Weather vs. Climate

Excerpt from the introduction to The West without Water: What Past Floods, Droughts, and other Climatic Clues Tell Us About Tomorrow by Frances Malamud-Roam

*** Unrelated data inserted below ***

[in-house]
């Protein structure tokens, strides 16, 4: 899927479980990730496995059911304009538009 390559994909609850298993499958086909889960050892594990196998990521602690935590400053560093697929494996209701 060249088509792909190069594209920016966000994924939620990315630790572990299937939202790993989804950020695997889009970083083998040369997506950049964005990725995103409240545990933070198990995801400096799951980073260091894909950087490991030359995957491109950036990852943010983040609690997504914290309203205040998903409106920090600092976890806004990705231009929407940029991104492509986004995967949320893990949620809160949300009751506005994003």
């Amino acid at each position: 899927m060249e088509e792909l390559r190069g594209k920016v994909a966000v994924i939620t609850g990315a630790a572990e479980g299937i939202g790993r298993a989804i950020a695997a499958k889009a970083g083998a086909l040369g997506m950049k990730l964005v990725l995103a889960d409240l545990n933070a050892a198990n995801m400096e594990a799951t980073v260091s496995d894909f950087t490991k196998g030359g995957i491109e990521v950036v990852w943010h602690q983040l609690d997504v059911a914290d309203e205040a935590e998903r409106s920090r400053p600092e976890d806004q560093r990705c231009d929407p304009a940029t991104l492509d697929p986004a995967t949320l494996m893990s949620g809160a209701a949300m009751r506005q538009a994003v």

The terms weather and climate are often used interchangeably. But there are important distinctions. Climate refers to the statistical description of weather over a given period of time and for a given region, including the weather extremes. Weather has been monitored extensively for more than a century in the West, so we have a good idea of the region’s climate for this period. For example, we know that Phoenix, Arizona, is arid, with hot summers and cool winters; San Francisco, California, has cool, foggy summers and wet, mild winters. Average high temperatures in Phoenix are much different in summer (104 F) than in winter (about  65 F), but its ten inches of rain annually are more or less evenly distributed between winter and summer storms. In contrast, San Francisco has average high temperatures that vary little throughout the year, staying mostly within the narrow range of 60-70 F. The twenty inches of rain received annually falls almost entirely between November and March, and the spring and summer months in San Francisco are often foggy. Continue reading “Weather vs. Climate”

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